I remember being 15 and telling my parents I was bored. But then I realized that I may be bored because my life is just okay at that time. And it’s not falling apart. And that means there’s goodness – and that’s not boring at all.

16. Bad things can still be bad years later, but they don’t have to rule you. 
I realize that there are some things from cancer which totally left me with PTSD. That’s the reality for my life, and I’ve accepted it. That’s pretty lame, but so are tsunamis, and I haven’t been through one of those. And some other people have to accept them in their lives. So it’s okay to not like things that happened to you. But that doesn’t mean they are in your now, or that they will take you down. Nah, there’s always healing, and always growth. And you’re good now. Just learn and live.

17. Jesus loves you. Jesus
I have tried this one out. I have searched the depth of my heart and society many times. I have watched people die, kids without parents in hospitals, and kids around the world who have no medical care and die just because of that. And there is still love – and love is the currency we should really use. Jesus is the only way to God, and there is one God, and He is Jesus’ father. And you know what? Whether you know it or not, He loves you. And He’s going to come back. Don’t wait to talk to him until your life doesn’t make sense anymore. Someone will always, always love you.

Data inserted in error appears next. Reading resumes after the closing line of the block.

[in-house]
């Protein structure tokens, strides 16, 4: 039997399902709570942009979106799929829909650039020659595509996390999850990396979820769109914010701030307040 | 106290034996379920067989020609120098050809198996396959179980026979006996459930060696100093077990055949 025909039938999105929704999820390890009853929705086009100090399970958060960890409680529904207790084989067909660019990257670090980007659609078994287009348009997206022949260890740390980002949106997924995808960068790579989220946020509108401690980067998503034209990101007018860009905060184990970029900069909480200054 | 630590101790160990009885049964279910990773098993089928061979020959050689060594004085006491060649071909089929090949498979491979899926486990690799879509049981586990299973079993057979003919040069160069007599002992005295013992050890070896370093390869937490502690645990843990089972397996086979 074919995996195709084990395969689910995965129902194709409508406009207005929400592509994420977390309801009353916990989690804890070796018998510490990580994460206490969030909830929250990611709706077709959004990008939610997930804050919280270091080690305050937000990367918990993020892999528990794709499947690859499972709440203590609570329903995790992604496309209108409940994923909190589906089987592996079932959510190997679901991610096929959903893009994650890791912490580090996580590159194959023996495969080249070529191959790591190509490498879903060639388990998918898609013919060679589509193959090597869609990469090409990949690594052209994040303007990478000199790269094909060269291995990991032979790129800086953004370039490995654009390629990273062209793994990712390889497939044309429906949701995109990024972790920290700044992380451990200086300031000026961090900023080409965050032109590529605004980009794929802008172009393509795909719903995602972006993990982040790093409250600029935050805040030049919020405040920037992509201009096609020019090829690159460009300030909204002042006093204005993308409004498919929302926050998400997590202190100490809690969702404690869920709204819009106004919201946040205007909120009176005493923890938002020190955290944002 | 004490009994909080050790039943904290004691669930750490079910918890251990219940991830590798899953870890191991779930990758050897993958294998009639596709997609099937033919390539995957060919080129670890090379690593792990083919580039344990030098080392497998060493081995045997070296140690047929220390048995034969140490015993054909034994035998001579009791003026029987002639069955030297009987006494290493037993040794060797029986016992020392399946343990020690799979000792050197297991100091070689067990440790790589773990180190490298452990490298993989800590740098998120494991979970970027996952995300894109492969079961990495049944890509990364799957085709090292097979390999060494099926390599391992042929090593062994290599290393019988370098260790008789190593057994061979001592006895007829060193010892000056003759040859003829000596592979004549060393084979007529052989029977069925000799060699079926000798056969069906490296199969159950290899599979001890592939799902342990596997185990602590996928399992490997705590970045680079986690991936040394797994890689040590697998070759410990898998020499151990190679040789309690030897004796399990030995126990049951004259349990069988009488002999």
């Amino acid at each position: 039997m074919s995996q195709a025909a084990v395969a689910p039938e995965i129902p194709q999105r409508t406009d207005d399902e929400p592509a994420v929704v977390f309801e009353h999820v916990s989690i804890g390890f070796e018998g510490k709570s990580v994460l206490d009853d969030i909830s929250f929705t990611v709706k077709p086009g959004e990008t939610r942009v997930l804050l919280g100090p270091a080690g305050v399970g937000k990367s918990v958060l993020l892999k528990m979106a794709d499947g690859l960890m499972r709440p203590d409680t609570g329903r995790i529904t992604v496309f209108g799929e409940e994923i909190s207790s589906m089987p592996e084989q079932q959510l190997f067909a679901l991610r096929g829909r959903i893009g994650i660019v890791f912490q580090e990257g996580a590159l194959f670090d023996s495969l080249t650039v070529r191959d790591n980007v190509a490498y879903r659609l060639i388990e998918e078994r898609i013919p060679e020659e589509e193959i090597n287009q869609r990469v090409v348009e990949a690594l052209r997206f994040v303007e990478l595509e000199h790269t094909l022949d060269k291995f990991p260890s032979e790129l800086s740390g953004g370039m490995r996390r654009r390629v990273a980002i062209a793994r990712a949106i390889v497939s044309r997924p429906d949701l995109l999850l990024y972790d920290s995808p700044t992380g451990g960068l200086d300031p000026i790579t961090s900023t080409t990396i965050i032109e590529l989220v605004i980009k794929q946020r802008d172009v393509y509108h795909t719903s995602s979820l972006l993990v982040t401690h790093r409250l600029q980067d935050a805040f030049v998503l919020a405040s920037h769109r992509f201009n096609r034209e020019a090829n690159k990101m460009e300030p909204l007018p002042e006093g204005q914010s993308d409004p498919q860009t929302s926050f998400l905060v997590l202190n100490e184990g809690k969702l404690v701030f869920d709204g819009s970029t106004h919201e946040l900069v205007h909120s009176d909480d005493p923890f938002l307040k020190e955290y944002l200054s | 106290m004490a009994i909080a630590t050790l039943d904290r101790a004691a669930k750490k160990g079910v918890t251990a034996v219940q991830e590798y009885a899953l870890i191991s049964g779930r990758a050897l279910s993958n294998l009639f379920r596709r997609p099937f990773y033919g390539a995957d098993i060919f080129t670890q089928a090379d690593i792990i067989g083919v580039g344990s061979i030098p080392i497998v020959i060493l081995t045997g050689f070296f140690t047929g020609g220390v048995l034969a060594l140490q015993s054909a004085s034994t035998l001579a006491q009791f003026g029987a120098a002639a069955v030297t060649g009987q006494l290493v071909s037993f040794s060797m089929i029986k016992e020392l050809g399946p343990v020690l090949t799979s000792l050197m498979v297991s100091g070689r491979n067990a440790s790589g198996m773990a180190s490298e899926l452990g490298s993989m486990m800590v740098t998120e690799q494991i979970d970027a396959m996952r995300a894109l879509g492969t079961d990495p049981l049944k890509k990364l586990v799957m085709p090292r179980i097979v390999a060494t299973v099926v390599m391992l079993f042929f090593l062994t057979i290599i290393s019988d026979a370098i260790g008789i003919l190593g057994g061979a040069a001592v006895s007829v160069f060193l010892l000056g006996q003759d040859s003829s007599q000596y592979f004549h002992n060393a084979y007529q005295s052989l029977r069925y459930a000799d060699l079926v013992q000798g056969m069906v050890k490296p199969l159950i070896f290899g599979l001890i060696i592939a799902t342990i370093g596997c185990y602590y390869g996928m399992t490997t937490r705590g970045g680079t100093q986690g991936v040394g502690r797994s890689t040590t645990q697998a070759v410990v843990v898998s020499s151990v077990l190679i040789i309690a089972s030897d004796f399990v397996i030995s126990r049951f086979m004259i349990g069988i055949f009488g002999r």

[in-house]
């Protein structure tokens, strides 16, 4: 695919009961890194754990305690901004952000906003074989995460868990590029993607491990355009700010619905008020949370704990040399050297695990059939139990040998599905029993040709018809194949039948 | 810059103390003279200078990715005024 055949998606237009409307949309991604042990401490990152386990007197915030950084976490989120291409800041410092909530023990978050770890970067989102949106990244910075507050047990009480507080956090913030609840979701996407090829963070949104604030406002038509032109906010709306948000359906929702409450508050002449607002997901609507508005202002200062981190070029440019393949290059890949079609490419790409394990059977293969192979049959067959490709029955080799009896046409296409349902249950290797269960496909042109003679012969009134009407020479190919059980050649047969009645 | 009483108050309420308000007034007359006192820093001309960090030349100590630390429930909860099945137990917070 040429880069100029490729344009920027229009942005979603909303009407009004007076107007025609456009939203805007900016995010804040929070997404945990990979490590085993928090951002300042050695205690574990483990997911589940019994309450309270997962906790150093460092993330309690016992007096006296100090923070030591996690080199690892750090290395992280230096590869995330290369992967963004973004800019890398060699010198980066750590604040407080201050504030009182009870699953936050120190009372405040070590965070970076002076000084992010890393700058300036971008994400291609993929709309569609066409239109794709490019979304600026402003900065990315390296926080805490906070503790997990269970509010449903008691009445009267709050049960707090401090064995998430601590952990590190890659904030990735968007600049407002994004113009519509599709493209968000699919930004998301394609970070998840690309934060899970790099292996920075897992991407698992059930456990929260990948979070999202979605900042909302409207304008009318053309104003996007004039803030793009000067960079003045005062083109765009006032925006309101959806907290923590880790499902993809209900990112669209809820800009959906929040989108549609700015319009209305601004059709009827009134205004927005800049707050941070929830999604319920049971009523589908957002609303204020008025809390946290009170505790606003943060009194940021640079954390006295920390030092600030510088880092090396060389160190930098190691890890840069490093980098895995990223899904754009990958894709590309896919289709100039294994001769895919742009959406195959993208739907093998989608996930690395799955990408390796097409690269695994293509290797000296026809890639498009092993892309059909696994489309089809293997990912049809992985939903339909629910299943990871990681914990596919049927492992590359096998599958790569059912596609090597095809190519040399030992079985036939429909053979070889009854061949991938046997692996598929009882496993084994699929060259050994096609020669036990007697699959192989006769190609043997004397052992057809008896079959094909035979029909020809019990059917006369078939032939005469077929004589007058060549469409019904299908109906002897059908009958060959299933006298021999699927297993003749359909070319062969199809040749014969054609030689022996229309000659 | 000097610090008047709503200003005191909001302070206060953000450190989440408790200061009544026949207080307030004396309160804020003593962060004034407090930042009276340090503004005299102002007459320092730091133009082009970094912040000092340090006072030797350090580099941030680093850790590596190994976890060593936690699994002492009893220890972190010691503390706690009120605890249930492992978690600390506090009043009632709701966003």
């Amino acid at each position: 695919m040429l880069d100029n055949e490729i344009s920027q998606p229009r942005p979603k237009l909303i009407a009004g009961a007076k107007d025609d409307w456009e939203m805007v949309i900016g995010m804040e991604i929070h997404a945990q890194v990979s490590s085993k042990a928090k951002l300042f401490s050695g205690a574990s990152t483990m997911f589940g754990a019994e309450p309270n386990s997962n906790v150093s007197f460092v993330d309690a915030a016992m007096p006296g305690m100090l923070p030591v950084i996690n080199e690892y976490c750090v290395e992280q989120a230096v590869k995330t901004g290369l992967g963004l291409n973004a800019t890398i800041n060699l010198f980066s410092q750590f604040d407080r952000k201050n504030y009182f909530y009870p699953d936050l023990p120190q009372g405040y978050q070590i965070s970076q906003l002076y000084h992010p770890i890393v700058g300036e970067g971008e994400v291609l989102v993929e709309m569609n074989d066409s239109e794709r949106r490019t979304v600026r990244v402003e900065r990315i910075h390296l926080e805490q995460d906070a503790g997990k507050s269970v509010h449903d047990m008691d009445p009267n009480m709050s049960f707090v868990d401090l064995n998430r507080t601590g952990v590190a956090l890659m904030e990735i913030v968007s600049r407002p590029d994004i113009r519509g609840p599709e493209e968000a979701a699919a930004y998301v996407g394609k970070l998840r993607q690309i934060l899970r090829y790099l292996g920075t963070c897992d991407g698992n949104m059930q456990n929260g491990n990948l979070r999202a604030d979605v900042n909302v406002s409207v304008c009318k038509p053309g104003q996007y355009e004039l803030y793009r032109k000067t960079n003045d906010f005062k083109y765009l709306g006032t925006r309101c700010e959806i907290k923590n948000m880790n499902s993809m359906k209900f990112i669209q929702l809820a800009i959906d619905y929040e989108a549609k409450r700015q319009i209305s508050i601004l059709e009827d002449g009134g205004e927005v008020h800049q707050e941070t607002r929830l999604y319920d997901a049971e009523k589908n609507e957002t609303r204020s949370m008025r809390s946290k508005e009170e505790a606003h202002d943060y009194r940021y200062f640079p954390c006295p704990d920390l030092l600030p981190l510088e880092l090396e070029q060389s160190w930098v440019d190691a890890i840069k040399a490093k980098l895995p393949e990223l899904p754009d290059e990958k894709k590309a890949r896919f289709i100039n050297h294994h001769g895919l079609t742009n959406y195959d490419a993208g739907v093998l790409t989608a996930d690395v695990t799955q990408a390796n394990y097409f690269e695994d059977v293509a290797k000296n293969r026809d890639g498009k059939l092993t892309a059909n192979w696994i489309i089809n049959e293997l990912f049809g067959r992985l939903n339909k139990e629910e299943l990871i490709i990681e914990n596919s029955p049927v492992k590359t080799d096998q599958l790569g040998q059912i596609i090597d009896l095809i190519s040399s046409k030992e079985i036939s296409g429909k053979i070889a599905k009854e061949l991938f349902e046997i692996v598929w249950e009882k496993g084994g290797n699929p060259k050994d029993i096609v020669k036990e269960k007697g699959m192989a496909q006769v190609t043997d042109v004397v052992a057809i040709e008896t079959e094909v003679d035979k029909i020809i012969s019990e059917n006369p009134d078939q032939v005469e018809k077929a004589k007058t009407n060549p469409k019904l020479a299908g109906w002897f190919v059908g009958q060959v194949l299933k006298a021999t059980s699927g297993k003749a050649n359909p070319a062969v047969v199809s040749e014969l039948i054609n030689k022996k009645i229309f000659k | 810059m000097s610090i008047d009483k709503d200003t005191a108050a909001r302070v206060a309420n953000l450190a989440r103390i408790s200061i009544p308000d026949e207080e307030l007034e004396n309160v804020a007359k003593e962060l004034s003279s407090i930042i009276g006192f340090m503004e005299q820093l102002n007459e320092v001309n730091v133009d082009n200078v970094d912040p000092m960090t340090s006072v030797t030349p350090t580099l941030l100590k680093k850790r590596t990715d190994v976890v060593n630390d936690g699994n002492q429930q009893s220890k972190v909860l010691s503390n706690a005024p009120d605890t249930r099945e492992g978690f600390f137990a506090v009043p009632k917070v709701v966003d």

Here’s to 17 more years!

Love to you all.

…because love wins.

What loving someone with ADHD has taught me about being like Jesus.


Hi there. A preface – ADHD is kinda like this:

ADHD

The love of my life has ADHD.

That means that he can’t pay attention to what he wants to when he wants to.
That means that he can’t think through what will happen if he says what he’s thinking sometimes.
That means that he can’t sit still and listen to one voice for hours.
That means that he can’t always calm down his anxiety, because he can’t see clearly enough.
That means that for years he was treated poorly.
That means he thinks much less of himself than he should.
That means that he’s a brilliant man, who hasn’t always been able to live freely in that.
That means that he’s a person. A wonderful, wonderful, incredible person, with an illness.